How one man’s 34,000 km walk is inspiring budding journalists across the world
wo-time Pulitzer winner and National Geographic explorer Paul Salopek is on a 10-year walk from Ethiopia in Africa to the tip of South America to gather the untold stories from refugees, farmers, and nomads that journalists tend to ignore.
His 33,780 km Out of Eden walk which began in 2013 is inspiring budding journalists all over the world to open their eyes to the stories unfolding all around them in their own neighbourhoods and become storytellers themselves.
The Pulitzer-winner tracing the path that ancient humans took while migrating out of Africa to the rest of the continents way back in the Stone Age.
The incredible stories he has collected read like a modern fairytale, each chapter connected to the next as he moves from village to village guided by the characters he meets on the way.
Salopek conducted a free workshop for young journalists in New Delhi earlier this year. Interested journalists needed to submit an application and a portfolio of work to an online registration form.
The 4-day Chennai workshop was held on September 4-7 while the 4-day Kolkata workshop is planned for November 13-16.
Journalism learning projects in partnership with Out of Eden
- 1 Journalism learning projects in partnership with Out of Eden
- 2 How young storytellers can do away with tainted, second-hand news
- 3 Out of Eden stories are part of North American schools
- 4 How Salopek’s reporting is used in university-level journalism departments
- 5 How the Out of Eden walk is inspiring kindergartners
- 6 What does Salopek teach at the Out of Eden journalism workshops?
- 7 What happened at Salopek’s free journalism workshop in Delhi?
Salopek has been walking for five years now and since the time he started the project, he knew there would be a learning element in this. He figured that taking kids on a long walk was a great way to get children interested and aware of current events, and also become better global citizens.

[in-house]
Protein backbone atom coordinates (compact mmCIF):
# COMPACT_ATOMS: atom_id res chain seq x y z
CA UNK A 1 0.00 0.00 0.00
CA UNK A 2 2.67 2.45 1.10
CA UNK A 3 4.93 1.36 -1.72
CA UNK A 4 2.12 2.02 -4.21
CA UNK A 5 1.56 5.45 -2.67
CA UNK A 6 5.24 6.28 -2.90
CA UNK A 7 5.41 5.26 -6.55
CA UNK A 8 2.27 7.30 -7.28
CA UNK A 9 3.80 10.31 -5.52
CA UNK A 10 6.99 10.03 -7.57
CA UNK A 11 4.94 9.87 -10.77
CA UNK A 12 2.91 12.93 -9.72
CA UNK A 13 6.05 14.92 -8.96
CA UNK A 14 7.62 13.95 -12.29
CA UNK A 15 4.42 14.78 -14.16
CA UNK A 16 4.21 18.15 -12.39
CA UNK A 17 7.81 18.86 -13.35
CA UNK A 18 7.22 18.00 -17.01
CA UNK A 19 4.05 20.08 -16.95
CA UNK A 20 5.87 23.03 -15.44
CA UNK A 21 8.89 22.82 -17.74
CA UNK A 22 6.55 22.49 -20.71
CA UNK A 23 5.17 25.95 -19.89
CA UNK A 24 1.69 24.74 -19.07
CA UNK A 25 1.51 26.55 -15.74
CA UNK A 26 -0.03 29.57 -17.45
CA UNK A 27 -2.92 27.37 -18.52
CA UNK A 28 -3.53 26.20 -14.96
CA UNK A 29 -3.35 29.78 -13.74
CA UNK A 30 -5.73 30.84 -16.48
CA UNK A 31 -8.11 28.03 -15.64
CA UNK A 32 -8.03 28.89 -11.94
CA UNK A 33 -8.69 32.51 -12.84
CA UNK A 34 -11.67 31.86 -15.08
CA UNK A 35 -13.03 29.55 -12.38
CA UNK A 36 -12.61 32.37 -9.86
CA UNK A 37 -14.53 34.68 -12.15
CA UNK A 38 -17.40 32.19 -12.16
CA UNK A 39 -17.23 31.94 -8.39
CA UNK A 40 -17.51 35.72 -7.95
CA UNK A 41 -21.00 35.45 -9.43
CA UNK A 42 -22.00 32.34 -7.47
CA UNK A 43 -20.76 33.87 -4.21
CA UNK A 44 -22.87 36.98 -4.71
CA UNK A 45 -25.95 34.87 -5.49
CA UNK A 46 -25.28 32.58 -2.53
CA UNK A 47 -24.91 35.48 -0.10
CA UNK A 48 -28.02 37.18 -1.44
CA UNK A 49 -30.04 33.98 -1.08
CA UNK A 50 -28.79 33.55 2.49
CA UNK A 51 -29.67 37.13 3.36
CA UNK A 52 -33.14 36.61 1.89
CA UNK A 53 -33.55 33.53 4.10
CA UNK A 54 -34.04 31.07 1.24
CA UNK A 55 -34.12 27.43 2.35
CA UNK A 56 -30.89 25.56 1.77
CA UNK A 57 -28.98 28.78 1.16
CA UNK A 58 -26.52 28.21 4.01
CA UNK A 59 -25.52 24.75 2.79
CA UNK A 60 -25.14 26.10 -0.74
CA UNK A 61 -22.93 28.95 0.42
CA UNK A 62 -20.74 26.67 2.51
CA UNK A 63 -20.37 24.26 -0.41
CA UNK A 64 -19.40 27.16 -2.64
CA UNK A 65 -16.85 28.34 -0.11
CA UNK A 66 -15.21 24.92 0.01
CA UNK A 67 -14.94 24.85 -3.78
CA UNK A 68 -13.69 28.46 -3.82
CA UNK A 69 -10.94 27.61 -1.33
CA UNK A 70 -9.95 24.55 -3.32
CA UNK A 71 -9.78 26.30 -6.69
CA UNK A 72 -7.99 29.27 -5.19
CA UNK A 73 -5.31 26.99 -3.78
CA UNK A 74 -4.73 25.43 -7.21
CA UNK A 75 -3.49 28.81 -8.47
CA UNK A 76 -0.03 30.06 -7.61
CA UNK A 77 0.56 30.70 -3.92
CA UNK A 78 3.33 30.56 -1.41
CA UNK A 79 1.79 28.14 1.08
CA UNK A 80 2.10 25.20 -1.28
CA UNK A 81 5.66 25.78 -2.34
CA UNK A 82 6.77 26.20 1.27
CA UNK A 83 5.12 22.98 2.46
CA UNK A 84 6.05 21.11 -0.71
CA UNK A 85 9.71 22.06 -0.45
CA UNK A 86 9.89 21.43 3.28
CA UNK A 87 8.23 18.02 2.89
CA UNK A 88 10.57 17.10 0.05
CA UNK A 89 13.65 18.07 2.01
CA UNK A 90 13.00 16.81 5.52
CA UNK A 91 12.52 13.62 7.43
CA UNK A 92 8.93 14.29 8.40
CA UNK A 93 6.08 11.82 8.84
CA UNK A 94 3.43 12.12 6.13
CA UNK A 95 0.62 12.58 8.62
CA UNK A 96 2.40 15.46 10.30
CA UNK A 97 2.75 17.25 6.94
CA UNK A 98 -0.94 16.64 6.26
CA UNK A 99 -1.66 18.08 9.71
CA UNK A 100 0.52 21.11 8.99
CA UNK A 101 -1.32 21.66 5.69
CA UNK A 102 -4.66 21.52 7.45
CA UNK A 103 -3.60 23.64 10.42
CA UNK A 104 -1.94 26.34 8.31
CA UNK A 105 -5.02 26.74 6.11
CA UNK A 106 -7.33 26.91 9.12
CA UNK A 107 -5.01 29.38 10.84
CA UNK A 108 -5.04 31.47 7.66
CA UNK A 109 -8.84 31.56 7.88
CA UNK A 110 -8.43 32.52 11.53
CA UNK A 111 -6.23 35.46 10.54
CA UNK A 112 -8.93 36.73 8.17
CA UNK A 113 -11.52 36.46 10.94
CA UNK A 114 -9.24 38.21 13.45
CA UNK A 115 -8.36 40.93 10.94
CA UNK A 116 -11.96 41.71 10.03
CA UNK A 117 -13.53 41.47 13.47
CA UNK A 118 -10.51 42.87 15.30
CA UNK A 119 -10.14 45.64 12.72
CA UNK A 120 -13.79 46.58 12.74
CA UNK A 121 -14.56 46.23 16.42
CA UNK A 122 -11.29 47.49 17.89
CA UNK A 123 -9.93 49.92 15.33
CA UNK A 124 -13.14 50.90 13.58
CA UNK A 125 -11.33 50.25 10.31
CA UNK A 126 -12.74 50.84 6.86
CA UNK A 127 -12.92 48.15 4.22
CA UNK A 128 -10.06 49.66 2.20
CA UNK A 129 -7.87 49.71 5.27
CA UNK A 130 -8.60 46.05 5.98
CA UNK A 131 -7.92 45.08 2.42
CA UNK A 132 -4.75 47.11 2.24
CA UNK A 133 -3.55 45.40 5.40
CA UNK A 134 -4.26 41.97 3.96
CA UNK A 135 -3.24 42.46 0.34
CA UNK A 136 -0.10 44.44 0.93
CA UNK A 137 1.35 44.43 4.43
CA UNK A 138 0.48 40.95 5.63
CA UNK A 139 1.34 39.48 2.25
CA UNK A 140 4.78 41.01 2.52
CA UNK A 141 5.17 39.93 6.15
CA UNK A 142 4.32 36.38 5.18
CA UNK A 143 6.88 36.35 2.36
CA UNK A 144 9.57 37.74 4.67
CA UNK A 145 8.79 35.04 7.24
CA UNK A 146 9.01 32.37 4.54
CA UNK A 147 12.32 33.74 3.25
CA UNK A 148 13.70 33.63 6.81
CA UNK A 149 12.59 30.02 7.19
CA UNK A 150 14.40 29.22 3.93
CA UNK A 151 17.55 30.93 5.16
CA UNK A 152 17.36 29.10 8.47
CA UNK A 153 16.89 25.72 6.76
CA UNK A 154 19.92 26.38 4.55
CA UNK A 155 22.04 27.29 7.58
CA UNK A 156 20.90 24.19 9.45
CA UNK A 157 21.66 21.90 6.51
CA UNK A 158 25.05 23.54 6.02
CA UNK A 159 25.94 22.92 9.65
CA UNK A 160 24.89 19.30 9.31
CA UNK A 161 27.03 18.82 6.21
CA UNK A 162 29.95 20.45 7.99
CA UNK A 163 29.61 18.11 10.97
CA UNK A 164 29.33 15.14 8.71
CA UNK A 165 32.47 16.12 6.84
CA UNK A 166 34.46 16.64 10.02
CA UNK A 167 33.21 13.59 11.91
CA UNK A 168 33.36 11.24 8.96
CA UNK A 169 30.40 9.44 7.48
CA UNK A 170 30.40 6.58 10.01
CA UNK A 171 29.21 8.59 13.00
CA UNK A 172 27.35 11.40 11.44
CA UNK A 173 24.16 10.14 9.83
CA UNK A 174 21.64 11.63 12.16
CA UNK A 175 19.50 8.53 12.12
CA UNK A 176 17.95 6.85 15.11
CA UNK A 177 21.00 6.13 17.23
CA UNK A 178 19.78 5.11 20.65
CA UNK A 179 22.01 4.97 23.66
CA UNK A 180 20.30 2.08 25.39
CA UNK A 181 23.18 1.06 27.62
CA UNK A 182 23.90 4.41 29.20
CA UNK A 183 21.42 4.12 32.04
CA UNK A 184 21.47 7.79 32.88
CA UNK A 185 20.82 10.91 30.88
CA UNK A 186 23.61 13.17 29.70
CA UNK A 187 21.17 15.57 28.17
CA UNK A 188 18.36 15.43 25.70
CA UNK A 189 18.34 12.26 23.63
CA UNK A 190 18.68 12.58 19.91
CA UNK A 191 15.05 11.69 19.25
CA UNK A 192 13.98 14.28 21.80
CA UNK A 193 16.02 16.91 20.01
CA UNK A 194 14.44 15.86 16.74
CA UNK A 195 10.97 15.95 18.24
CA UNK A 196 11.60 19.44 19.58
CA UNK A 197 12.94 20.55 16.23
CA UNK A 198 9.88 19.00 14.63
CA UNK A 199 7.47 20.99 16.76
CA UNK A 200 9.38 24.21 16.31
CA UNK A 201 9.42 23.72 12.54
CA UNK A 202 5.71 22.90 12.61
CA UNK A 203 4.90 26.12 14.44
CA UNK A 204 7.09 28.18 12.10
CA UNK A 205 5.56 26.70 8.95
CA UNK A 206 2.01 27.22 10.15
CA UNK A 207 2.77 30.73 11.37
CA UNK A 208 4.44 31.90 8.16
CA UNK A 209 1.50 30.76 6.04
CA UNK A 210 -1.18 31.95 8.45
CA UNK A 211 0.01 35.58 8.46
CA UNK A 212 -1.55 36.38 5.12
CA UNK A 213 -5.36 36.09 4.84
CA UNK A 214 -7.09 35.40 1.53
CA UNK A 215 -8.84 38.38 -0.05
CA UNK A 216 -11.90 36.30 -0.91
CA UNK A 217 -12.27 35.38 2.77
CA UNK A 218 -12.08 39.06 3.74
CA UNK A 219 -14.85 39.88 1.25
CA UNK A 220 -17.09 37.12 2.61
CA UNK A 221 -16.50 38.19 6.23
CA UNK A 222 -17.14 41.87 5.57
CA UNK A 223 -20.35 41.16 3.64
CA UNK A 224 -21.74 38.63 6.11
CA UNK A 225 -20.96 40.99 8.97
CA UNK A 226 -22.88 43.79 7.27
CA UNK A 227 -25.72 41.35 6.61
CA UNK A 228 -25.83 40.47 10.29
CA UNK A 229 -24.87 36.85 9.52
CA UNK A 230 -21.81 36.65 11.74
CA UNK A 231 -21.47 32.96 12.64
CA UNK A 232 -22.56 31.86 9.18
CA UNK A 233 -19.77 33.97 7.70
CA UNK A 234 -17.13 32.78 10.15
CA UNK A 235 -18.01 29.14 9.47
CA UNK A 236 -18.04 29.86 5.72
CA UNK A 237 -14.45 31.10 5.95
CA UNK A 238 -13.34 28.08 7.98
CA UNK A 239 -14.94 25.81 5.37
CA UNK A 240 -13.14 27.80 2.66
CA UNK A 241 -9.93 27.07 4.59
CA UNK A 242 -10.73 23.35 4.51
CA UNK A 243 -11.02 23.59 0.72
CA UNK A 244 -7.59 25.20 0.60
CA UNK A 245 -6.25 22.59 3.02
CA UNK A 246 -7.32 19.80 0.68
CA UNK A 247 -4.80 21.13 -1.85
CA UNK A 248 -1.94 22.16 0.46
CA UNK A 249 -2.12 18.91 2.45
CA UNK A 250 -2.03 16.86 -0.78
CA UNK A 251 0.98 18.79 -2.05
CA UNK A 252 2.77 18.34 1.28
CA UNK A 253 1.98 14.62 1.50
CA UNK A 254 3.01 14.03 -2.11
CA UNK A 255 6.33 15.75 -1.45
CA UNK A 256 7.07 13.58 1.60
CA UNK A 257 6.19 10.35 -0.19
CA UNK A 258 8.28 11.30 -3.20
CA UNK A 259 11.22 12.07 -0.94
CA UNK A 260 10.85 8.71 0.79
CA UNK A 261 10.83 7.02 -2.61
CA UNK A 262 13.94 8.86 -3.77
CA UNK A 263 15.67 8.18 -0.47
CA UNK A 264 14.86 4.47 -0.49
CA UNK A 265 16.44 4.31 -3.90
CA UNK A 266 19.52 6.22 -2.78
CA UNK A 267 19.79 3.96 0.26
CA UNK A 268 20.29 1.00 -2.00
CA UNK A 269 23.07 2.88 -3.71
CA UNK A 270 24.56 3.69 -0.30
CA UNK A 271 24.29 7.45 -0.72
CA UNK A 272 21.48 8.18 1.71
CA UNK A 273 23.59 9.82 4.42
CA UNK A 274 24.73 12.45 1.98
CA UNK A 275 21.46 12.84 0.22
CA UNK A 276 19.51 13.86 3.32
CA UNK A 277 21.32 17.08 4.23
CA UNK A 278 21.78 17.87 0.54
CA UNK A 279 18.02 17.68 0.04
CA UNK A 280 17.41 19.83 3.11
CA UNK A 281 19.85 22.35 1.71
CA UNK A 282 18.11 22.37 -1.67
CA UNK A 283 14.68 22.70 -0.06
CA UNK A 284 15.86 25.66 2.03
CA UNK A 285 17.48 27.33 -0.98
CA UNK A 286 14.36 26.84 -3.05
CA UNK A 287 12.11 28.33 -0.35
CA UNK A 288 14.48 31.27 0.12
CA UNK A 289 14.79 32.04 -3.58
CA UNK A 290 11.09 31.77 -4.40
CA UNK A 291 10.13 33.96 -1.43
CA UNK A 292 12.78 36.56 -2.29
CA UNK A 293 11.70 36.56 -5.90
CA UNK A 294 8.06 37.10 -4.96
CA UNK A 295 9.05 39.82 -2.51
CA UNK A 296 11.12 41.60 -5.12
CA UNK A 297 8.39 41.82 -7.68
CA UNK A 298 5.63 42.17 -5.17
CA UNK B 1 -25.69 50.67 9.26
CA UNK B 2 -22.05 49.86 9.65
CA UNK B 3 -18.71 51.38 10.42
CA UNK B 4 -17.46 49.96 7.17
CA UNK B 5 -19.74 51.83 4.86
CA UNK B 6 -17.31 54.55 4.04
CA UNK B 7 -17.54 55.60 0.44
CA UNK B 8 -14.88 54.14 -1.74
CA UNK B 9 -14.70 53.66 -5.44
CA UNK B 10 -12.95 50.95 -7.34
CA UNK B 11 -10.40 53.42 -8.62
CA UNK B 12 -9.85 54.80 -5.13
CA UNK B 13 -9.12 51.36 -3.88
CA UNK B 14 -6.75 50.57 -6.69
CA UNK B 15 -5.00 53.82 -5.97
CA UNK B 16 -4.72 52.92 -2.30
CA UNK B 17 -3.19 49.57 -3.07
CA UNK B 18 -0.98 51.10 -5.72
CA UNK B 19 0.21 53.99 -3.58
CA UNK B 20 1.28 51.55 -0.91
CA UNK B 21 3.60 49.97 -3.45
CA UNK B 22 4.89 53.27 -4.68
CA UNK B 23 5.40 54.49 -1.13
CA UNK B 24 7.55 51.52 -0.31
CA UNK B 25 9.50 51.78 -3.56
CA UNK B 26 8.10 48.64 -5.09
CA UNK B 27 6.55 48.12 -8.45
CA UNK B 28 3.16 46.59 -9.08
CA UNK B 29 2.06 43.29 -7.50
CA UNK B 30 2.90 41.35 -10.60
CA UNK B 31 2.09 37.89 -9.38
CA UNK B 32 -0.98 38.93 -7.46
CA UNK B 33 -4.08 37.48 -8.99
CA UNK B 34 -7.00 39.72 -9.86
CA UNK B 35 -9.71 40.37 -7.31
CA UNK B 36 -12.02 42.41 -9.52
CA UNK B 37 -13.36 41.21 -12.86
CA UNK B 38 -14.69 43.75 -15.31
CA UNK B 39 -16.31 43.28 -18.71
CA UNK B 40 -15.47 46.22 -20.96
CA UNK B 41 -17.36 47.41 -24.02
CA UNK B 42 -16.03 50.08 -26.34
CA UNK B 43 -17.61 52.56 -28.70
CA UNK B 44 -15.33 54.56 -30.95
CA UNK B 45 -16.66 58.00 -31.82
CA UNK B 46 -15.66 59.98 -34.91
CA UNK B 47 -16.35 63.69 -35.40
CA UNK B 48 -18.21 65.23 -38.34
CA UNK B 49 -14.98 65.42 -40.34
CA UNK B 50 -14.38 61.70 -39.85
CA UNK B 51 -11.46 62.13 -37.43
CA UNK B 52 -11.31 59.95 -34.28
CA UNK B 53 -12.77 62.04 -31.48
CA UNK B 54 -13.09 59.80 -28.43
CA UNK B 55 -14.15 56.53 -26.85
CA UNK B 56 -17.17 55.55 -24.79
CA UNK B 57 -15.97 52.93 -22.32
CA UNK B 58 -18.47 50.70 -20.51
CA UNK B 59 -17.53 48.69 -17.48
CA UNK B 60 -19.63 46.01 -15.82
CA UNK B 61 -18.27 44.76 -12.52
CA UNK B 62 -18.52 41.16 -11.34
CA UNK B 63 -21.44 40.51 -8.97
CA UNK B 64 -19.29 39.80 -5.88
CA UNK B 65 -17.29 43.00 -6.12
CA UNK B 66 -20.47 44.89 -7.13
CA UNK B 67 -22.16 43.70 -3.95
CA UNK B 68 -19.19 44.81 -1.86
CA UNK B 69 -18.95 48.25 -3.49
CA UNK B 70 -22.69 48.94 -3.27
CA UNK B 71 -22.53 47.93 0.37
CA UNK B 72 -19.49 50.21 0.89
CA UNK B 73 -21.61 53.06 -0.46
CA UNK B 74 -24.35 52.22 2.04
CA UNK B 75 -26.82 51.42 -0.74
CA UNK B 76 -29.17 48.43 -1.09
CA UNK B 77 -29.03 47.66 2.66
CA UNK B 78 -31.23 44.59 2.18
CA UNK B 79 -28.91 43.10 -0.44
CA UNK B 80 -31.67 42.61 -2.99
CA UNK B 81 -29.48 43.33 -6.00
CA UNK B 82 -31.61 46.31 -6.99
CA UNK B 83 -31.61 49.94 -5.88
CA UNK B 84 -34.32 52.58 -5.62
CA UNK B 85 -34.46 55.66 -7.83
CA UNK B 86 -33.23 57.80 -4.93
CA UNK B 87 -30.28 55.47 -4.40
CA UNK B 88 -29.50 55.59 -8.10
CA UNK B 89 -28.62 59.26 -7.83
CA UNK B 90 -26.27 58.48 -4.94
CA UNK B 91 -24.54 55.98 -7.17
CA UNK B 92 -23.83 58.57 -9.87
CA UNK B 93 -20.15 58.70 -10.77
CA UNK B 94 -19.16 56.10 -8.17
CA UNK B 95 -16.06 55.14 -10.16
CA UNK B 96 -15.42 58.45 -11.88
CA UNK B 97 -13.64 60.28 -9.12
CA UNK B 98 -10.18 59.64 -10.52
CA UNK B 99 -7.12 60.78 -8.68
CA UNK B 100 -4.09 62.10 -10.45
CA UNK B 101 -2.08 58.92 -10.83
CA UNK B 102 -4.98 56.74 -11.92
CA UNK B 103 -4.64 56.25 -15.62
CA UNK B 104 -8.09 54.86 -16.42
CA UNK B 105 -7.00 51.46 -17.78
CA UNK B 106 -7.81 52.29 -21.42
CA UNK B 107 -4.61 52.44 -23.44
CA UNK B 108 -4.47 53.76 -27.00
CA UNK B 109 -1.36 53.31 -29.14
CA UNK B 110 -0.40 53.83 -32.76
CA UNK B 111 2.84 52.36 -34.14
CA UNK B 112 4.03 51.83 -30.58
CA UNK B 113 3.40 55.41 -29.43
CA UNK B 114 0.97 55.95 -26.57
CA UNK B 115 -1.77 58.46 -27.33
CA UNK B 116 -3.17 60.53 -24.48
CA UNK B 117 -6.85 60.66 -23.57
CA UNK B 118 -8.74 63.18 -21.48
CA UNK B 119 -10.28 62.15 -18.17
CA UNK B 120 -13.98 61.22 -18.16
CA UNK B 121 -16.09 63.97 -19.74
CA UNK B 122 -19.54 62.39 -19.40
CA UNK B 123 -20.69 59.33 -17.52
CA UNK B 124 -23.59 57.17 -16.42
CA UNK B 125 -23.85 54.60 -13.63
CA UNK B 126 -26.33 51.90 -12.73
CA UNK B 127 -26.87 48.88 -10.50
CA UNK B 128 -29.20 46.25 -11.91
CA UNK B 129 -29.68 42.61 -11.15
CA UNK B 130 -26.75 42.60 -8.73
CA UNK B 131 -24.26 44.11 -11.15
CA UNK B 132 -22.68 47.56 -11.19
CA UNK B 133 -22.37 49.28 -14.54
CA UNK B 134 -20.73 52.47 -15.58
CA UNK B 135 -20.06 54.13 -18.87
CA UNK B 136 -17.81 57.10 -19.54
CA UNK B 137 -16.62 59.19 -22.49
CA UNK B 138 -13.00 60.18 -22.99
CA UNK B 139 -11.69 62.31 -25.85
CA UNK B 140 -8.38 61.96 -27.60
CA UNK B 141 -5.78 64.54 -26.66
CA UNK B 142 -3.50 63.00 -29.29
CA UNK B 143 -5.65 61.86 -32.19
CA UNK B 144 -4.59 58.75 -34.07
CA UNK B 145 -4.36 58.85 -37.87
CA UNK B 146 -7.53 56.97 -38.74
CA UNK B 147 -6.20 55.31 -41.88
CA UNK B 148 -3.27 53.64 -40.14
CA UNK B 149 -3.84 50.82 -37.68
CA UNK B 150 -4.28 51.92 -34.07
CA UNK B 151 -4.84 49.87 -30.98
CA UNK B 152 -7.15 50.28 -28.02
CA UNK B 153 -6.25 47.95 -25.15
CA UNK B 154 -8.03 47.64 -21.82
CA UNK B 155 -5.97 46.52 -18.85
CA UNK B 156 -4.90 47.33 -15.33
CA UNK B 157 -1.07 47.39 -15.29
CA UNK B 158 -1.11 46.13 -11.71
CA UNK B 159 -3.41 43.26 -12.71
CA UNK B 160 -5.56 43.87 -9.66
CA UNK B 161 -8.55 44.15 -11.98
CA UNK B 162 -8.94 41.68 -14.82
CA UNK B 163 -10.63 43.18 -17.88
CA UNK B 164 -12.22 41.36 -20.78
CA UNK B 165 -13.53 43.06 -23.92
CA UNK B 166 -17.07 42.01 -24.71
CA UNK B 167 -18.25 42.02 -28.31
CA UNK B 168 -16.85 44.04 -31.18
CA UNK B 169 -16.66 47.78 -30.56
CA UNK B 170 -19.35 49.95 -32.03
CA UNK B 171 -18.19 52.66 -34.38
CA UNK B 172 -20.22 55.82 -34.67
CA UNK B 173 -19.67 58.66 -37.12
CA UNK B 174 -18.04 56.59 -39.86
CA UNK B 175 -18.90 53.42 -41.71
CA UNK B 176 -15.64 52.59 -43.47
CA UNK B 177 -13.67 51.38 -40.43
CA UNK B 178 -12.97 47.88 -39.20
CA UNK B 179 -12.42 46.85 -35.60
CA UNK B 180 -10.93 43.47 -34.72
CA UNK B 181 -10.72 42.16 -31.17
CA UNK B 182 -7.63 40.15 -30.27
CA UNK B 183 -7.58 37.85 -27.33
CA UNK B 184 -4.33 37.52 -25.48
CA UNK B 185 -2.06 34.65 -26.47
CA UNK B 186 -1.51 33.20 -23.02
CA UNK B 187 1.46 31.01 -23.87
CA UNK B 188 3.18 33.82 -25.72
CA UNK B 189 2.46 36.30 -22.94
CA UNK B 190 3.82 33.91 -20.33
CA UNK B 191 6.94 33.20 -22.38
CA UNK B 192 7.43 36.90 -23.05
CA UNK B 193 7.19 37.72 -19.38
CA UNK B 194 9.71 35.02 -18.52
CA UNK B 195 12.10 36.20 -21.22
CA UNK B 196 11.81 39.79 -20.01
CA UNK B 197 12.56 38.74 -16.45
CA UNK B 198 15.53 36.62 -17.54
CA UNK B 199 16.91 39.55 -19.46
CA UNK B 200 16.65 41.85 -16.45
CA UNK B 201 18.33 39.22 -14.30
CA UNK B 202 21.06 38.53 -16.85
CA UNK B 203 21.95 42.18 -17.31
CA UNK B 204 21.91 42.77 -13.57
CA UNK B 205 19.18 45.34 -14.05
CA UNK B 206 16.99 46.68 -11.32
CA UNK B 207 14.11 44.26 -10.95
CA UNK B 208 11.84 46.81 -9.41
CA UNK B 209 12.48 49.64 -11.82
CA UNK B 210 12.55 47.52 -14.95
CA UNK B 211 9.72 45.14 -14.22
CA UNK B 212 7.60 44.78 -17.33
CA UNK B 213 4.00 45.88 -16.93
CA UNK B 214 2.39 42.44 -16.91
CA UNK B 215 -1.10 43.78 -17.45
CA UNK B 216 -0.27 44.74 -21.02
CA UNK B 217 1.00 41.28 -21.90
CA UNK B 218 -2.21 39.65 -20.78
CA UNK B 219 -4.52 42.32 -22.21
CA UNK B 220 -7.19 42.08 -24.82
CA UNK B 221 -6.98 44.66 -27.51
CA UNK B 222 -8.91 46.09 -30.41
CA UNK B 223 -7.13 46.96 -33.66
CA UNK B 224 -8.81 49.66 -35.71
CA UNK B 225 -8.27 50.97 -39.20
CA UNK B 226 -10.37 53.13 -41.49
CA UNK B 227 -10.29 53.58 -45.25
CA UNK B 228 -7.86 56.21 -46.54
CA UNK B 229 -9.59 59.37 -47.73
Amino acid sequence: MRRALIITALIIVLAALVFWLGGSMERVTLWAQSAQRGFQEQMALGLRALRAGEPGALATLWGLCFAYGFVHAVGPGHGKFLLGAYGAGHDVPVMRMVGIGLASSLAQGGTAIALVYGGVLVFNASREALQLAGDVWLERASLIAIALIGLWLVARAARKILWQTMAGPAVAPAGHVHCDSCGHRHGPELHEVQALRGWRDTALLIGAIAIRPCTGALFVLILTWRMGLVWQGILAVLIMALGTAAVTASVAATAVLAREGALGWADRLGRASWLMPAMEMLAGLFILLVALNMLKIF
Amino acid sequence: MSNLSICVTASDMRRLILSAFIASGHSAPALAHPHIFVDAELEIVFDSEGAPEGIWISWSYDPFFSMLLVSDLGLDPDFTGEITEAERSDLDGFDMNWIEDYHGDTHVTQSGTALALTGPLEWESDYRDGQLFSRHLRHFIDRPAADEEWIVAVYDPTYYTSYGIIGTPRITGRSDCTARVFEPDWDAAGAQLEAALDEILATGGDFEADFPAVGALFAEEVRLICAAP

“So you grab them by the hand and take them on a digital storytelling walk like their uncle would take them for a walk around the neighbourhood. But now, we can take them across the world,” says the explorer in a conversation with India Today Education.
“They write essays, they take walks around their neighbourhood, they often work on themes like immigration, migration of the environment, and they share them saying things like ‘Hi, I am from Delhi, from a secondary school. I am walking around my neighbourhood and this is what I saw’,” Salopek explains.
How young storytellers can do away with tainted, second-hand news
Paul Salopek’s project encourages young children and journalism students to walk around their neighbourhood and be storytellers themselves instead of just having conversations on various topics on the internet.
They can then share their story with someone doing something similar in Mexico or Australia, and the reverse happens as well.
This enables people to get unbiased news straight from the source and free from any news contamination that often happens when it is running through various red tapes and middlemen.
Moreover, it teaches children to record the environment and not just speak to people of their own age, but also younger and older generations — not just from their own community but around the world. The platform of Out of Eden Learn provides them with the tools to use Salopek’s work as a launching pad and become storytellers themselves.
“It is not the usual interface where the communication is binary — either yes or no, like or unlike, thumbs up or thumbs down — there is much more analysis which gets them to do critical thinking, gets them to develop narrative skills,” says Salopek.
Out of Eden stories are part of North American schools
Salopek’s project has yet another partner — the Pulitzer Centre on Crisis Reporting — which takes the work he is doing and shares it in a much more formal way through curriculums in North American schools.